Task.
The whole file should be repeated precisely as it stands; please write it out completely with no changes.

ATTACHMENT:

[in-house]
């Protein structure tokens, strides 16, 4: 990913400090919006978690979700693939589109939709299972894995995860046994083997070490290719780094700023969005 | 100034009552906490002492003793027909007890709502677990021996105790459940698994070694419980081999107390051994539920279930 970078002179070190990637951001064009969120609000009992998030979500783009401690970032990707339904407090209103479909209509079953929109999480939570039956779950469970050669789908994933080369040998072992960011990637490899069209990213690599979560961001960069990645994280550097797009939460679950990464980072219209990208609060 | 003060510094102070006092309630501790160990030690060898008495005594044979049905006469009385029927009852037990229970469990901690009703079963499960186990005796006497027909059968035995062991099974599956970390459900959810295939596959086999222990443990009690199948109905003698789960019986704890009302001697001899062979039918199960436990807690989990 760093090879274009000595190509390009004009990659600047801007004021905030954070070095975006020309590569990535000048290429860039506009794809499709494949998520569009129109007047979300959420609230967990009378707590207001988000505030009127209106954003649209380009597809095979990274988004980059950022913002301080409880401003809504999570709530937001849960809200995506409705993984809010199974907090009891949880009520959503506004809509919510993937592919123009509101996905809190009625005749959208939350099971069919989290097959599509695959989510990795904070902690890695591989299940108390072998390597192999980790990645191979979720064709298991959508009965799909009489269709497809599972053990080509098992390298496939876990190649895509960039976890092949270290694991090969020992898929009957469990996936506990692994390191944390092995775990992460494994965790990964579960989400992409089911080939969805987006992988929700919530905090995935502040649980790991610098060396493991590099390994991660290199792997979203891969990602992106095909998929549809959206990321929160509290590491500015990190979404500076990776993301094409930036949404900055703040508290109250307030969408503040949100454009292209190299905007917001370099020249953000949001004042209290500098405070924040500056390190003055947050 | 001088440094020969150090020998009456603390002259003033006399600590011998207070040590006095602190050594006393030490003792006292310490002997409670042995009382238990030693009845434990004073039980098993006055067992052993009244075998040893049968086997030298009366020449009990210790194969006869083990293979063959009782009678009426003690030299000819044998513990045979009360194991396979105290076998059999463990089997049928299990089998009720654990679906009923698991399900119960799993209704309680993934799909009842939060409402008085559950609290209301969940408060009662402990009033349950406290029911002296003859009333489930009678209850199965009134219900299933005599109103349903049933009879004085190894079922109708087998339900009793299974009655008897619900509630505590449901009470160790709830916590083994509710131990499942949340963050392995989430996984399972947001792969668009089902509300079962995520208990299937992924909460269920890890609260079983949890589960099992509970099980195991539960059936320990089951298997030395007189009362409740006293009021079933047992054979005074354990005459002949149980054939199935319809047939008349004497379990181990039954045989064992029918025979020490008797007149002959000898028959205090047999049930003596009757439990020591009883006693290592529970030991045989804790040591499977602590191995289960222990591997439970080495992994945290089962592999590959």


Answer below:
[in-house]
């Protein structure tokens, strides 16, 4: 990913400090919006978690979700693939589109939709299972894995995860046994083997070490290719780094700023969005 | 100034009552906490002492003793027909007890709502677990021996105790459940698994070694419980081999107390051994539920279930 970078002179070190990637951001064009969120609000009992998030979500783009401690970032990707339904407090209103479909209509079953929109999480939570039956779950469970050669789908994933080369040998072992960011990637490899069209990213690599979560961001960069990645994280550097797009939460679950990464980072219209990208609060 | 003060510094102070006092309630501790160990030690060898008495005594044979049905006469009385029927009852037990229970469990901690009703079963499960186990005796006497027909059968035995062991099974599956970390459900959810295939596959086999222990443990009690199948109905003698789960019986704890009302001697001899062979039918199960436990807690989990 760093090879274009000595190509390009004009990659600047801007004021905030954070070095975006020309590569990535000048290429860039506009794809499709494949998520569009129109007047979300959420609230967990009378707590207001988000505030009127209106954003649209380009597809095979990274988004980059950022913002301080409880401003809504999570709530937001849960809200995506409705993984809010199974907090009891949880009520959503506004809509919510993937592919123009509101996905809190009625005749959208939350099971069919989290097959599509695959989510990795904070902690890695591989299940108390072998390597192999980790990645191979979720064709298991959508009965799909009489269709497809599972053990080509098992390298496939876990190649895509960039976890092949270290694991090969020992898929009957469990996936506990692994390191944390092995775990992460494994965790990964579960989400992409089911080939969805987006992988929700919530905090995935502040649980790991610098060396493991590099390994991660290199792997979203891969990602992106095909998929549809959206990321929160509290590491500015990190979404500076990776993301094409930036949404900055703040508290109250307030969408503040949100454009292209190299905007917001370099020249953000949001004042209290500098405070924040500056390190003055947050 | 001088440094020969150090020998009456603390002259003033006399600590011998207070040590006095602190050594006393030490003792006292310490002997409670042995009382238990030693009845434990004073039980098993006055067992052993009244075998040893049968086997030298009366020449009990210790194969006869083990293979063959009782009678009426003690030299000819044998513990045979009360194991396979105290076998059999463990089997049928299990089998009720654990679906009923698991399900119960799993209704309680993934799909009842939060409402008085559950609290209301969940408060009662402990009033349950406290029911002296003859009333489930009678209850199965009134219900299933005599109103349903049933009879004085190894079922109708087998339900009793299974009655008897619900509630505590449901009470160790709830916590083994509710131990499942949340963050392995989430996984399972947001792969668009089902509300079962995520208990299937992924909460269920890890609260079983949890589960099992509970099980195991539960059936320990089951298997030395007189009362409740006293009021079933047992054979005074354990005459002949149980054939199935319809047939008349004497379990181990039954045989064992029918025979020490008797007149002959000898028959205090047999049930003596009757439990020591009883006693290592529970030991045989804790040591499977602590191995289960222990591997439970080495992994945290089962592999590959």